You might be interested to know that the stretch of beach used in the image for the cover of Ripples In The Sand is Instow Beach, across the river from Appledore - Thomas Benson would have known it well.


Bibliography

The Nightingale Scandal: The story of Thomas Benson and Lundy Stanley Thomas, Devon W.G Hoskins
Illustrated History of Appledore, David Carter
Appledore Handmaid of the Sea, John Beara

Links - More about Benson
http://www.devonperspectives.co.uk/thomasbenson.html
http://www.devonperspectives.co.uk/benson_nightingale.html

Behind the Scenes – images of the real places used in my novels
http://ofhistoryandkings.blogspot.co.uk/p/a-look-behind-scenes.html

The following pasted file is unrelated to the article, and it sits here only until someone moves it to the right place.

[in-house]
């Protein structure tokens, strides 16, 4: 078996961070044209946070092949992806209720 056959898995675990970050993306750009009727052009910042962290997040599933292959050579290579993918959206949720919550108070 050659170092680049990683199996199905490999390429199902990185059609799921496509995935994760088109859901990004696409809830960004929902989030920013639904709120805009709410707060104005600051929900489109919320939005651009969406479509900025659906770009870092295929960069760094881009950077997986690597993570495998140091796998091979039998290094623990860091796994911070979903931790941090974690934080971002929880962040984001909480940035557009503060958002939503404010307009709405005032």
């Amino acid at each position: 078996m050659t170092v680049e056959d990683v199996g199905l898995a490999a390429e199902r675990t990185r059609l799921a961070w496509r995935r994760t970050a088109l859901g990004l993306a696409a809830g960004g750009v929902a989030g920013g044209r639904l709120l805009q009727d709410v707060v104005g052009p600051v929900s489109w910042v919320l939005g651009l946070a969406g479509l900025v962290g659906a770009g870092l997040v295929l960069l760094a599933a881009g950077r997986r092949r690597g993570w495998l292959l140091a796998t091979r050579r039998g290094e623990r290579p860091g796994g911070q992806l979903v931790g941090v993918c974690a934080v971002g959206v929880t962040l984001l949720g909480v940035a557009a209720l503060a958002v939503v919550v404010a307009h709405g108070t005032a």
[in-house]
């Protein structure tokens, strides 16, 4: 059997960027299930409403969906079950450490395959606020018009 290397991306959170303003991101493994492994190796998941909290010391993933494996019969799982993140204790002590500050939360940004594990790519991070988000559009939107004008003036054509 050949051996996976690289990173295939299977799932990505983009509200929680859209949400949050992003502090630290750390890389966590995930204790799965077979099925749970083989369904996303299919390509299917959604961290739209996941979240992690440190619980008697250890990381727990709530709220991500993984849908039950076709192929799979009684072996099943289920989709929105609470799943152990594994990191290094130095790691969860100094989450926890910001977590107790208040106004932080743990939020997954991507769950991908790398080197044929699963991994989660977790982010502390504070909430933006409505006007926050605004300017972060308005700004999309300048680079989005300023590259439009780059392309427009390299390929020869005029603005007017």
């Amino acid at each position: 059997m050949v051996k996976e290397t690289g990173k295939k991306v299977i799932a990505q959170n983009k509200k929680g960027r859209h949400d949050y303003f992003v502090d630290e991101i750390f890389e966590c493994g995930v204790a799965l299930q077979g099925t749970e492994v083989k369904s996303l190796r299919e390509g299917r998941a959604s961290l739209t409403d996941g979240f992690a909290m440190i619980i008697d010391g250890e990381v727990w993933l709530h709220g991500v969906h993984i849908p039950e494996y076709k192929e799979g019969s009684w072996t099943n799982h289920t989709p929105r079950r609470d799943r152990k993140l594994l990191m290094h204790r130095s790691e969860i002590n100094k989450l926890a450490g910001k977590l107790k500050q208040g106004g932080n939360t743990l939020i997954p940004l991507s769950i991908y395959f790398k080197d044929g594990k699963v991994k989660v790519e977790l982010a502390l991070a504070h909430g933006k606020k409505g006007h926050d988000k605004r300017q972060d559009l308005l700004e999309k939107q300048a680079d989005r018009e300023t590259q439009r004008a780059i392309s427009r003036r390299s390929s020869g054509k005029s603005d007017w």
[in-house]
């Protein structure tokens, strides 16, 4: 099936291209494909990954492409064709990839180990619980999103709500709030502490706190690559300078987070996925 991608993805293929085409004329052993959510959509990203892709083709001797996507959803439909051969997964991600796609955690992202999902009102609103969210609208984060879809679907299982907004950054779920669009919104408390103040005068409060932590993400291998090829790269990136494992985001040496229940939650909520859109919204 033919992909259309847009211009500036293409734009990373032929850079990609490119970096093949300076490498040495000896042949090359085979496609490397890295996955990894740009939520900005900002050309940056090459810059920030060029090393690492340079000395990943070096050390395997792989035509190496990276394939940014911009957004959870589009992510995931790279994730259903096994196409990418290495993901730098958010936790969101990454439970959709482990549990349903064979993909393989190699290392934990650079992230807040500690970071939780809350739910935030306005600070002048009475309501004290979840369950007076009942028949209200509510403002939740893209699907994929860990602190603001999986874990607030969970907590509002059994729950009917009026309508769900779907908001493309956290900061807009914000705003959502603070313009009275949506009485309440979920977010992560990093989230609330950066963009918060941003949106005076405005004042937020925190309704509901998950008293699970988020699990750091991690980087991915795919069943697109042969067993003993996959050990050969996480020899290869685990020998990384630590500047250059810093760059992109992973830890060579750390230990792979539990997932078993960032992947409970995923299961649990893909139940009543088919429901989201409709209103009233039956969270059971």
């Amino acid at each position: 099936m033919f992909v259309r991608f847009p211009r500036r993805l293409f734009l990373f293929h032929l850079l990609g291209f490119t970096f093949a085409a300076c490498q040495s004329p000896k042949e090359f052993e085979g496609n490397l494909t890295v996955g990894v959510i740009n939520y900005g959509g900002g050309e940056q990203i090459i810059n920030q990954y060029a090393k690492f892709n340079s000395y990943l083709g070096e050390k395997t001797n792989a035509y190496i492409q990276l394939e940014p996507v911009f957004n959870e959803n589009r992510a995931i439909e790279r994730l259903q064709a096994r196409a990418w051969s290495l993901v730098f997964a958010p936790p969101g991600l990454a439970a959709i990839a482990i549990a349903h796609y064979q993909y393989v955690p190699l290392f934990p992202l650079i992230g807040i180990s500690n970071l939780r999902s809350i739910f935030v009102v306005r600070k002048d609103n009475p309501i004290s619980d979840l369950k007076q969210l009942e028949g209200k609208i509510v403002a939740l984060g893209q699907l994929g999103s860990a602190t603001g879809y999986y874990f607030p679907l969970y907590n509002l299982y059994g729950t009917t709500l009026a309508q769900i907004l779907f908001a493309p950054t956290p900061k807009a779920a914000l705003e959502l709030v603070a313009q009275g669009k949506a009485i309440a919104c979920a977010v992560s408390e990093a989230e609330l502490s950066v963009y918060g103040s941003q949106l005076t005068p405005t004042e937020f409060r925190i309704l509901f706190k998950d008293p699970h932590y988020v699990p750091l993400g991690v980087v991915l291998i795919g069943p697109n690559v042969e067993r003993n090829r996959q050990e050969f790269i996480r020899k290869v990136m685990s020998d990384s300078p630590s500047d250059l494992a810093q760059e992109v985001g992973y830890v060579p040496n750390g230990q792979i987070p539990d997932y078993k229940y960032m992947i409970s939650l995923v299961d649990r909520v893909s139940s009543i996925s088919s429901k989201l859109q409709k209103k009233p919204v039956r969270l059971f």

~~~~~~~~~~~~~

The Sea Witch Voyages http://www.helenhollick.net/bookshelf_seawitch.html


5 comments:

  1. Thanks for posting my article - despite his bad behaviour I'm quite fond of Thomas - and his Papa, John.

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  2. What a scoundrel! Poor Lancey - twas ever thus. The major criminal escapes and the small fry suffer. In my series about Christoval Alvarez, I'm exposing some of the wicked behaviour of Drake, particularly during the Portuguese expedition (the Counter Armada). He was hardly the gilded hero of popular belief!

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    Replies
    1. It just shows that times and attitudes do not change though doesn't it!

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  3. Great story Helen. The truth is often more unbelievable than fiction!

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    1. I agree - and that is one of the great things about writing fiction - we can explore the truth and see what comes out in story form!